OT I own a hoodie that reads, “Police Murder People.” I don’t wear it ironically; I wear it because (spoiler alert) police have a habit of murdering people. So says Black Lives Matter (Cambridge, US) organiser, spoken word poet, mother, freelance journalist and activist DiDi Delgado in her article/T-shirt and hoodie sales drive 'In Defense of Punching Cops: Why the original slave catchers can catch these hands'. ... I’m frequently referred to as a fanatic and an extremist in the comment sections of my articles and social media posts. I’ve even internalized this, and (like many queer Black organizers) have started referring to myself as a radical. [ ... ] From where I’m sitting, there are only two possible solutions ... We can continue to slowly build grassroots movements and increase pressure on the powers that be to abandon their regressive and oppressive regimes[,] or we can punch cops. I think both of these solutions have merit, but cop punching might solve our problem faster [ ... ] It ALWAYS comes down to the people rebelling and punching cops. It’s only a question of when.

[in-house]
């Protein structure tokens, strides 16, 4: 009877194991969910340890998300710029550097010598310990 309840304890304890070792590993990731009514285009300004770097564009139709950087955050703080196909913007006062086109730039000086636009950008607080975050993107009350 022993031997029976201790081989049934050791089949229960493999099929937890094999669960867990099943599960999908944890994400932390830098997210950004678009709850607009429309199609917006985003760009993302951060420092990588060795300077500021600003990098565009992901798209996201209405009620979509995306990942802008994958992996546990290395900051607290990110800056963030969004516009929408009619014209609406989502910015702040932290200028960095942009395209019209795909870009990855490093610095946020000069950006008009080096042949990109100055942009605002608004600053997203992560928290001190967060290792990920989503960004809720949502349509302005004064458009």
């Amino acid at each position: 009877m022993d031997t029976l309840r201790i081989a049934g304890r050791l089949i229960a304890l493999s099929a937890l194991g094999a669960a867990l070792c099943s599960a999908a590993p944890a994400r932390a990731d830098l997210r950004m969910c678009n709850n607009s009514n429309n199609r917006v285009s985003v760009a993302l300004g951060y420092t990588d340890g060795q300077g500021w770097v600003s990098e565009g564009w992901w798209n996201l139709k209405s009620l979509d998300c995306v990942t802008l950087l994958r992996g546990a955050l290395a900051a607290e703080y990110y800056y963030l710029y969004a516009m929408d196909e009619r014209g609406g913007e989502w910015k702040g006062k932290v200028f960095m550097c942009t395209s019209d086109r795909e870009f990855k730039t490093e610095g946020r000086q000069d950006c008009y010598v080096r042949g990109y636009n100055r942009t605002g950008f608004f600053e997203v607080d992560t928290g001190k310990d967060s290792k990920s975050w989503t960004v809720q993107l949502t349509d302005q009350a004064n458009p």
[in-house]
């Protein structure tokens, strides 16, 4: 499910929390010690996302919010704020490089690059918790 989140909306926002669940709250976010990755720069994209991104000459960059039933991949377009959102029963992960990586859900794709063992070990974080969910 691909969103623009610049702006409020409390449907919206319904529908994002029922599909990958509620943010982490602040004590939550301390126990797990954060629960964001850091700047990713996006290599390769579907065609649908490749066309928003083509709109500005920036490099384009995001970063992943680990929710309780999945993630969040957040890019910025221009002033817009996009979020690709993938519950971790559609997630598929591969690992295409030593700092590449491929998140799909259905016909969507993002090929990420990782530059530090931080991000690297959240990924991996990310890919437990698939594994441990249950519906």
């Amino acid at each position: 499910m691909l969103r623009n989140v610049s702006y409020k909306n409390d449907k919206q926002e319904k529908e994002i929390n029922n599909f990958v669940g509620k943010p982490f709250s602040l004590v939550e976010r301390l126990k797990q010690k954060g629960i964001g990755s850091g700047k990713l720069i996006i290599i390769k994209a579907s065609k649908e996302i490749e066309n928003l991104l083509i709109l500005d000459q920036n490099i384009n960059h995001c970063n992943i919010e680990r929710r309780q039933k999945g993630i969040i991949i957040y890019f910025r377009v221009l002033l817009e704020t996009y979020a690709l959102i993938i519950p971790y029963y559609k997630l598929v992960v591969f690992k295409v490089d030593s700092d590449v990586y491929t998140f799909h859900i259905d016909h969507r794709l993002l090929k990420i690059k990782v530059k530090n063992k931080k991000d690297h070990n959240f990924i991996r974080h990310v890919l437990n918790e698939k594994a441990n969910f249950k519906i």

Toggle Commented Jul 19, 2017 on Elsewhere (240) at davidthompson